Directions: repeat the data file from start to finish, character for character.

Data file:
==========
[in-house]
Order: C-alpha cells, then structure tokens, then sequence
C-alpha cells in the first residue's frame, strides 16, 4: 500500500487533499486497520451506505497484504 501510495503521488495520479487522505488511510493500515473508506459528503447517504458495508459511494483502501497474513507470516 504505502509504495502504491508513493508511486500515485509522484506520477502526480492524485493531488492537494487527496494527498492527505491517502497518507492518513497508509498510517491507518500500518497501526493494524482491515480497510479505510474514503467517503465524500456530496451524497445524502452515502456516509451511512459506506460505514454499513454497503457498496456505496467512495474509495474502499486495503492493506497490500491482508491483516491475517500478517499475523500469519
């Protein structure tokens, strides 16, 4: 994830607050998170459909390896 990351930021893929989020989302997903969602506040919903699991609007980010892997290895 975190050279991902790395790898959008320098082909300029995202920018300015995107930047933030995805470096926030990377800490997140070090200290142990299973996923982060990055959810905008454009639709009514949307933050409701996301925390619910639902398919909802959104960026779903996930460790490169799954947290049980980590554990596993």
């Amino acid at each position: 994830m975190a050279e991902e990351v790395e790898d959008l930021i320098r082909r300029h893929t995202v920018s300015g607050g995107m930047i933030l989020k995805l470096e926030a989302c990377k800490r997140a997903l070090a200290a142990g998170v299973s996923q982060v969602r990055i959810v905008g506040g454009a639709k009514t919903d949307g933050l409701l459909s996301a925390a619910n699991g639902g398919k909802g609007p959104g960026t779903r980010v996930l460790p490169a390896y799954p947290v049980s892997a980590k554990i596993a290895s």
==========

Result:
[in-house]
Order: C-alpha cells, then structure tokens, then sequence
C-alpha cells in the first residue's frame, strides 16, 4: 500500500487533499486497520451506505497484504 501510495503521488495520479487522505488511510493500515473508506459528503447517504458495508459511494483502501497474513507470516 504505502509504495502504491508513493508511486500515485509522484506520477502526480492524485493531488492537494487527496494527498492527505491517502497518507492518513497508509498510517491507518500500518497501526493494524482491515480497510479505510474514503467517503465524500456530496451524497445524502452515502456516509451511512459506506460505514454499513454497503457498496456505496467512495474509495474502499486495503492493506497490500491482508491483516491475517500478517499475523500469519
């Protein structure tokens, strides 16, 4: 994830607050998170459909390896 990351930021893929989020989302997903969602506040919903699991609007980010892997290895 975190050279991902790395790898959008320098082909300029995202920018300015995107930047933030995805470096926030990377800490997140070090200290142990299973996923982060990055959810905008454009639709009514949307933050409701996301925390619910639902398919909802959104960026779903996930460790490169799954947290049980980590554990596993």
């Amino acid at each position: 994830m975190a050279e991902e990351v790395e790898d959008l930021i320098r082909r300029h893929t995202v920018s300015g607050g995107m930047i933030l989020k995805l470096e926030a989302c990377k800490r997140a997903l070090a200290a142990g998170v299973s996923q982060v969602r990055i959810v905008g506040g454009a639709k009514t919903d949307g933050l409701l459909s996301a925390a619910n699991g639902g398919k909802g609007p959104g960026t779903r980010v996930l460790p490169a390896y799954p947290v049980s892997a980590k554990i596993a290895s």